Gromov Said to Be Preparing for Kiev

Boris Gromov, the long-serving governor of the affluent Moscow region, is in line to become the country's next ambassador to Ukraine, national media reported Monday.

Gromov has already signed his resignation and the State Duma will consider his appointment later this week, the web site reported, citing a source close to structures tied to the Commonwealth of Independent States, a loose alliance of post-Soviet states.

Sources within the Ukrainian parliament also confirmed his nomination, Ekho Moskvy reported.

Gromov, a highly decorated general who oversaw the Soviet withdrawal from Afghanistan in 1989, served as Commander of the Kiev Military District until 1990.

Since January 2000, he has been governor of the Moscow region, which has a population of more than six million and encircles Moscow, with area the size of Switzerland.

Spokesmen for the Moscow Region Administration and the Kremlin said Monday that they knew nothing about an imminent appointment. Repeated calls to the Foreign Ministry went unanswered.

Spokespeople for the Duma's committees on International Affairs and on the Commonwealth of Independent States also declined to comment.

The possibility of Gromov's appointment to the Kiev post was greeted unenthusiastically in some corners.

Sergei Markov, a lawmaker with the pro-Kremlin United Russia party, said that the move would be a mistake because Gromov lacked the necessary political skills.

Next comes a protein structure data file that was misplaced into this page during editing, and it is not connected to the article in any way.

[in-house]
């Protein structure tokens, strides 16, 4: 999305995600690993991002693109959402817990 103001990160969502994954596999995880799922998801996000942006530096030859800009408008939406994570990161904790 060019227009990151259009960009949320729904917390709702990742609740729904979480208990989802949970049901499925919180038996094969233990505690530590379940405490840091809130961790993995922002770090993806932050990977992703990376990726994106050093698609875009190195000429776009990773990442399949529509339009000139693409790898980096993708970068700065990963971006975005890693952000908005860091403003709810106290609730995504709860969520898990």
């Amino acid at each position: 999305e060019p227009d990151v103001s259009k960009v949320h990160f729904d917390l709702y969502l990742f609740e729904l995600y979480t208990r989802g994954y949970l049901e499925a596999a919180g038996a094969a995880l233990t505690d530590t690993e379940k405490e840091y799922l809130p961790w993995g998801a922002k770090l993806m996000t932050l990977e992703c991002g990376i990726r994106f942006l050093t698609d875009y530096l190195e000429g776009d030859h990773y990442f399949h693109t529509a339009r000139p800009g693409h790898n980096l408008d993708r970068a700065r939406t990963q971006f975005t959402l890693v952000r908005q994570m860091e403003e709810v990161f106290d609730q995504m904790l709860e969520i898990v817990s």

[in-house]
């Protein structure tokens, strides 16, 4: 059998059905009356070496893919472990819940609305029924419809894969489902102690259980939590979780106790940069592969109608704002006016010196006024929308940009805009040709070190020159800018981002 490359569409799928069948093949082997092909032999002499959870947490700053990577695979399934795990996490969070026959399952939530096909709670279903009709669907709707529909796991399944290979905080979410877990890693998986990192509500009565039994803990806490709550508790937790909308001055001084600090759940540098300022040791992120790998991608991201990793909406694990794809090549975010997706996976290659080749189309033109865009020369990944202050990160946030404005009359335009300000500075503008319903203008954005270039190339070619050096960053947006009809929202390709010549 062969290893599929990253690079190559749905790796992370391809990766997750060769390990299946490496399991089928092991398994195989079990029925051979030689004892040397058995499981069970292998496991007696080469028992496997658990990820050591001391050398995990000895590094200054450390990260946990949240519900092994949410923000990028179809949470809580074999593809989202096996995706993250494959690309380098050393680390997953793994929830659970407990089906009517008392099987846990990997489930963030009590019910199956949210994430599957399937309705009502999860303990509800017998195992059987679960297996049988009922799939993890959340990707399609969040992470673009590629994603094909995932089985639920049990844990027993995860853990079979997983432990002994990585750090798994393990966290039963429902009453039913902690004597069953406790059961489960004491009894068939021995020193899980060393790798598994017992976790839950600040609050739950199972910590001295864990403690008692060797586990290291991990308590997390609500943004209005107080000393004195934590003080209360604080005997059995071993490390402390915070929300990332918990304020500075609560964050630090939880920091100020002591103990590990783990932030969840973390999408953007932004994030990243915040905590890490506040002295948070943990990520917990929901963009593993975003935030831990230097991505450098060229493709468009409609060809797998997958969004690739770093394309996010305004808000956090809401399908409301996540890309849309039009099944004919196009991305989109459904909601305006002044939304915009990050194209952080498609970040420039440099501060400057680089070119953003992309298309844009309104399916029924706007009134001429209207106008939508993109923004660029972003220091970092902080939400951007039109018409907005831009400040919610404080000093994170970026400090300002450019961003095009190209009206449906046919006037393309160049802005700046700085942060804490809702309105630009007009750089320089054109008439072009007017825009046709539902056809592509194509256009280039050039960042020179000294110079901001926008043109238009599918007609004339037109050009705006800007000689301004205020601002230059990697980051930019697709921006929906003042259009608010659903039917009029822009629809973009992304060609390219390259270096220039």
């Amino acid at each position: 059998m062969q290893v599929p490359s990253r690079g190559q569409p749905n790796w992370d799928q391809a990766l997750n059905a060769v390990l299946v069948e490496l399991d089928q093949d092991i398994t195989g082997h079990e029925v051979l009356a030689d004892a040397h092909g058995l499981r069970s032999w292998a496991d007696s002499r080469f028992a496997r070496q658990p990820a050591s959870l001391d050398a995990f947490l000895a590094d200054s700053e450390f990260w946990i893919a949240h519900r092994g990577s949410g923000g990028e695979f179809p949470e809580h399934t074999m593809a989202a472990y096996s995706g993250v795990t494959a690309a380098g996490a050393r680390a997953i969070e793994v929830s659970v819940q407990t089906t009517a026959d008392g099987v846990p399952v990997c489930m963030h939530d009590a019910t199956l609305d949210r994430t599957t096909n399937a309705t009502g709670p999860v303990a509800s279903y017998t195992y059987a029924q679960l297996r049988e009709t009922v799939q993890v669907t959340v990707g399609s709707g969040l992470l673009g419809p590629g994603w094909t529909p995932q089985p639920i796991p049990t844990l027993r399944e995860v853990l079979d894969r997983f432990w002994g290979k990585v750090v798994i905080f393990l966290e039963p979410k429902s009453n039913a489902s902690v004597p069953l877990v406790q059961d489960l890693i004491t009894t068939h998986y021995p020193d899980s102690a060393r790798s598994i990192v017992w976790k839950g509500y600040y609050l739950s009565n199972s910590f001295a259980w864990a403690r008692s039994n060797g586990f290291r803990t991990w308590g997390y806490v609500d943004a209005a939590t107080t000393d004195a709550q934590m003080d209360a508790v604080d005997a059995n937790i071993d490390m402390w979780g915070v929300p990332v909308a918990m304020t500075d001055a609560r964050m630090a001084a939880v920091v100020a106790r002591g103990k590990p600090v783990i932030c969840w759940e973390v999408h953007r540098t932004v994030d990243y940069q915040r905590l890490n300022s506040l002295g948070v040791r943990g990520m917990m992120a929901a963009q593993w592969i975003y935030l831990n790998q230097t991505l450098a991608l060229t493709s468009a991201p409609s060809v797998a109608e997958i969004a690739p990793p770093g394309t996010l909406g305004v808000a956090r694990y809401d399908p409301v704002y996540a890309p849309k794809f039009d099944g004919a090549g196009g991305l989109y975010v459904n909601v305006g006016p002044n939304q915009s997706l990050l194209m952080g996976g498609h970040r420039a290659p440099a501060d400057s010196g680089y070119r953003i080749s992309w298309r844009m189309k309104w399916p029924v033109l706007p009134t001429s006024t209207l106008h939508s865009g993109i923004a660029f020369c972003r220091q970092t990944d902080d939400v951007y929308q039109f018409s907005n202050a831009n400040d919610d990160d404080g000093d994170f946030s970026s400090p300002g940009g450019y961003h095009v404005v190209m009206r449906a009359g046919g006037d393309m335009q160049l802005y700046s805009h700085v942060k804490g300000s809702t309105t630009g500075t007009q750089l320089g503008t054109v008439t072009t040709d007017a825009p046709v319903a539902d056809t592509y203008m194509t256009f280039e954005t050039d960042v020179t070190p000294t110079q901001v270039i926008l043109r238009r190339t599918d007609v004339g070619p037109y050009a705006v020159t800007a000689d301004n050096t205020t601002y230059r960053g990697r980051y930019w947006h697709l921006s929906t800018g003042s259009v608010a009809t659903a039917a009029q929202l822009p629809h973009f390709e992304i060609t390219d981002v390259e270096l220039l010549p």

"We should appoint a political figure as ambassador to Ukraine, and not a manager like Gromov," Markov said.

He said that the current ambassador, Viktor Chernomyrdin, a former Gazprom chairman and prime minister under President Boris Yeltsin, was chosen at a time when ties to Ukraine were governed by economic issues, but that after the 2004 Orange Revolution, which brought pro-Western President Viktor Yushchenko to power, an international relations expert who can also understand the tactics of political spin is needed in Kiev.

"Gromov has no experience in this field," he said.

Chernomyrdin, 70, was appointed in 2001. He recently underwent surgery and will be recalled for health reasons, reported.

Dmitry Oreshkin, the head of Mercator, a think tank, said Gromov's only experience in foreign policy was leading the Soviet Army in Afghanistan.

"If he is appointed, this means that [better] relations with Ukraine are not a direction that Russia wants to develop diplomatically," Oreshkin said.

Alexander Dergachyov, an analyst with the Institute of Political and Ethno-national studies of the Ukrainian Academy of Science, said that appointing Gromov would signal that Moscow was sticking to its current course in diplomatic relations with Kiev.

"Gromov is not a diplomat, but an anti-diplomat," Dergachyov said by telephone from Kiev. "He is not a politician."

Dergachyov argued that Russian ambassadors usually had little decision-making powers, as most matters were solved at governmental levels.

Valery Ryazansky, a United Russia Duma deputy and senior party official, said he thought Gromov would make a good candidate, however.

"He is a well-balanced politician and knows the country very well because he headed the Ukrainian military district," Ryazansky said. "I think the Duma would support him."